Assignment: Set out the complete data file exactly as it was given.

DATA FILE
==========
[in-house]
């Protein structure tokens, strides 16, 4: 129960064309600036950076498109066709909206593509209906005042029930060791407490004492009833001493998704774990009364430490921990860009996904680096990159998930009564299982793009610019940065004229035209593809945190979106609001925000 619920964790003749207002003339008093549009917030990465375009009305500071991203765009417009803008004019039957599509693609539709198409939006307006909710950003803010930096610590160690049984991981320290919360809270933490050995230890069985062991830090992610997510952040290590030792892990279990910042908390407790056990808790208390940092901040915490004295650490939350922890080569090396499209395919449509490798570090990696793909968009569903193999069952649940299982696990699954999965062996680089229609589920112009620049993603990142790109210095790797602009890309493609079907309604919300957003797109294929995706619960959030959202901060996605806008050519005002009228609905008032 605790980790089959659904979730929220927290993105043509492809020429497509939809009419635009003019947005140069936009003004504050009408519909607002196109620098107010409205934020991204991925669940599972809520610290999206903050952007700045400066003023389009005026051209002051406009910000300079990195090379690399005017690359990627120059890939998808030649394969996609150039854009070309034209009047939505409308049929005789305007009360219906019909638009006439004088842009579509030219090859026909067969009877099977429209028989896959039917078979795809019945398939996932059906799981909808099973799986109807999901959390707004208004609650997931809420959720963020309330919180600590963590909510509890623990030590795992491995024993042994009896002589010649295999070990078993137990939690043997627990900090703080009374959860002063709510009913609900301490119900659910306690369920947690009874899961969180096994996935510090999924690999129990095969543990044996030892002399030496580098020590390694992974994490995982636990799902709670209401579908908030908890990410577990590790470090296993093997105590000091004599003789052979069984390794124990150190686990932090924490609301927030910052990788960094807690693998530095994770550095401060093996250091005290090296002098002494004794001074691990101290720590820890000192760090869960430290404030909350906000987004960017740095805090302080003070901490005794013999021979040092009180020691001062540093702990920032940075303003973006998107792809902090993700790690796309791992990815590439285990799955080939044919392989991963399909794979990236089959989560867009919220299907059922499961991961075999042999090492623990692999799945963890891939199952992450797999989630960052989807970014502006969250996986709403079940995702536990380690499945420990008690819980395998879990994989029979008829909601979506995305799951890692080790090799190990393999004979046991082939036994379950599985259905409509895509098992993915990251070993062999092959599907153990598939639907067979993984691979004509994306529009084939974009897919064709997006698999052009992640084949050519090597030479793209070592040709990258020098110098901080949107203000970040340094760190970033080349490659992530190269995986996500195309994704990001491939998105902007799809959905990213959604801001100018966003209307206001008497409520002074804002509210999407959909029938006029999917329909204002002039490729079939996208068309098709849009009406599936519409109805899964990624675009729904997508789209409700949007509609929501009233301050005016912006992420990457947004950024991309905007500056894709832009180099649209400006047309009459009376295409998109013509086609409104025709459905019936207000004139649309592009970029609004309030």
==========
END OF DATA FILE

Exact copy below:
[in-house]
């Protein structure tokens, strides 16, 4: 129960064309600036950076498109066709909206593509209906005042029930060791407490004492009833001493998704774990009364430490921990860009996904680096990159998930009564299982793009610019940065004229035209593809945190979106609001925000 619920964790003749207002003339008093549009917030990465375009009305500071991203765009417009803008004019039957599509693609539709198409939006307006909710950003803010930096610590160690049984991981320290919360809270933490050995230890069985062991830090992610997510952040290590030792892990279990910042908390407790056990808790208390940092901040915490004295650490939350922890080569090396499209395919449509490798570090990696793909968009569903193999069952649940299982696990699954999965062996680089229609589920112009620049993603990142790109210095790797602009890309493609079907309604919300957003797109294929995706619960959030959202901060996605806008050519005002009228609905008032 605790980790089959659904979730929220927290993105043509492809020429497509939809009419635009003019947005140069936009003004504050009408519909607002196109620098107010409205934020991204991925669940599972809520610290999206903050952007700045400066003023389009005026051209002051406009910000300079990195090379690399005017690359990627120059890939998808030649394969996609150039854009070309034209009047939505409308049929005789305007009360219906019909638009006439004088842009579509030219090859026909067969009877099977429209028989896959039917078979795809019945398939996932059906799981909808099973799986109807999901959390707004208004609650997931809420959720963020309330919180600590963590909510509890623990030590795992491995024993042994009896002589010649295999070990078993137990939690043997627990900090703080009374959860002063709510009913609900301490119900659910306690369920947690009874899961969180096994996935510090999924690999129990095969543990044996030892002399030496580098020590390694992974994490995982636990799902709670209401579908908030908890990410577990590790470090296993093997105590000091004599003789052979069984390794124990150190686990932090924490609301927030910052990788960094807690693998530095994770550095401060093996250091005290090296002098002494004794001074691990101290720590820890000192760090869960430290404030909350906000987004960017740095805090302080003070901490005794013999021979040092009180020691001062540093702990920032940075303003973006998107792809902090993700790690796309791992990815590439285990799955080939044919392989991963399909794979990236089959989560867009919220299907059922499961991961075999042999090492623990692999799945963890891939199952992450797999989630960052989807970014502006969250996986709403079940995702536990380690499945420990008690819980395998879990994989029979008829909601979506995305799951890692080790090799190990393999004979046991082939036994379950599985259905409509895509098992993915990251070993062999092959599907153990598939639907067979993984691979004509994306529009084939974009897919064709997006698999052009992640084949050519090597030479793209070592040709990258020098110098901080949107203000970040340094760190970033080349490659992530190269995986996500195309994704990001491939998105902007799809959905990213959604801001100018966003209307206001008497409520002074804002509210999407959909029938006029999917329909204002002039490729079939996208068309098709849009009406599936519409109805899964990624675009729904997508789209409700949007509609929501009233301050005016912006992420990457947004950024991309905007500056894709832009180099649209400006047309009459009376295409998109013509086609409104025709459905019936207000004139649309592009970029609004309030």